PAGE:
Despite the project racking up huge costs, city leaders are still pushing it forward, arguing that as early adopters of a new idea they had to expect some hurdles.
"Xcel spent $44.8 million on SmartGridCity, a whopping three times what the utility had planned to spend alone. Xcel argues that the pilot project - which relied in part on donations from corporate partners to cover a total budget of $100 million - was the best way to get answers on how to roll out smart grid more widely. 'Somebody has to go out first, and get a bloody nose on it. That's the bleeding edge of technology,' says Ken Wilson, Boulder's deputy mayor who is also a smart-grid consultant.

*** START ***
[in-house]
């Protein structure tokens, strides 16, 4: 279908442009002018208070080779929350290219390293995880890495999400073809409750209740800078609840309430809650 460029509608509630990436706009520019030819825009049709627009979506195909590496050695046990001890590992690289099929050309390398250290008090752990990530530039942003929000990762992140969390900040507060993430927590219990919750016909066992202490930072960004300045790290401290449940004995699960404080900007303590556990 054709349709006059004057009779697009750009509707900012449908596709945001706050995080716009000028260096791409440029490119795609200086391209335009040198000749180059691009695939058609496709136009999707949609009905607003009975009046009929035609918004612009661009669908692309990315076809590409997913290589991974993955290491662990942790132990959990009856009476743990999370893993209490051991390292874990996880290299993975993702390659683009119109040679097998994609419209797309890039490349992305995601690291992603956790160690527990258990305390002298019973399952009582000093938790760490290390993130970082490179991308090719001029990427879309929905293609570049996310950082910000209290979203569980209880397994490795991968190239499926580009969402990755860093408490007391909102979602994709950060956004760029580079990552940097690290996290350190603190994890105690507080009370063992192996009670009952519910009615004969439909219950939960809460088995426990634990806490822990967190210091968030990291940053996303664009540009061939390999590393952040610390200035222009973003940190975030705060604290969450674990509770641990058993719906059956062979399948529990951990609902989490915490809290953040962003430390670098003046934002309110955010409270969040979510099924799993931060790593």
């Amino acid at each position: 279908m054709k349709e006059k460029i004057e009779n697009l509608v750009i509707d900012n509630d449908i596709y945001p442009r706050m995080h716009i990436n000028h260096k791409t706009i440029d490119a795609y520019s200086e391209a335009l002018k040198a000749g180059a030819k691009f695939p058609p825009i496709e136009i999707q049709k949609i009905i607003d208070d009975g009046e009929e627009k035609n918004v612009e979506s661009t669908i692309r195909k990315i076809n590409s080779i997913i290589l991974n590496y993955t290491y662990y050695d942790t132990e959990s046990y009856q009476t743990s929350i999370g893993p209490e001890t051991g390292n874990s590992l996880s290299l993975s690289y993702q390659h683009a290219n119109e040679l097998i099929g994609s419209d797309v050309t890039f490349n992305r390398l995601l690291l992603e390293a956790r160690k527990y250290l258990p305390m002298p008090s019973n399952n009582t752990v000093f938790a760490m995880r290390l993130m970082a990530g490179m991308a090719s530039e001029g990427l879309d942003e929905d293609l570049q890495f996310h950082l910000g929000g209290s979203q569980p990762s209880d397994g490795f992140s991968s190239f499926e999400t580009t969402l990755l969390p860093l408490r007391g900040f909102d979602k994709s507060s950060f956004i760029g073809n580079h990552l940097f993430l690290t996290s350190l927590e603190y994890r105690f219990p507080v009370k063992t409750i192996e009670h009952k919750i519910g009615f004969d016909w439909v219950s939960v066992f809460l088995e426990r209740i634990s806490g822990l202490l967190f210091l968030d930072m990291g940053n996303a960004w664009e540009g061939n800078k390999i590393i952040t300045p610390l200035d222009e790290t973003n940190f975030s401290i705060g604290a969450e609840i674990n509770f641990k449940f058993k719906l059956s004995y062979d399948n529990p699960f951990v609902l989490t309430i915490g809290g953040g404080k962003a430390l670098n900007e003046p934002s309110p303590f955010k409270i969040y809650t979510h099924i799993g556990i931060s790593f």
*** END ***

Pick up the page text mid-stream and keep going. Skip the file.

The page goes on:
Getting the smart grid right is hugely important, not just for Boulder but for cities everywhere. The concept of the smart grid is to use information technology, such as sensors and digital meters, to help cities mitigate the strain of rising energy use. In theory, the smart grid allows utilities and consumers to make smarter choices about power usage."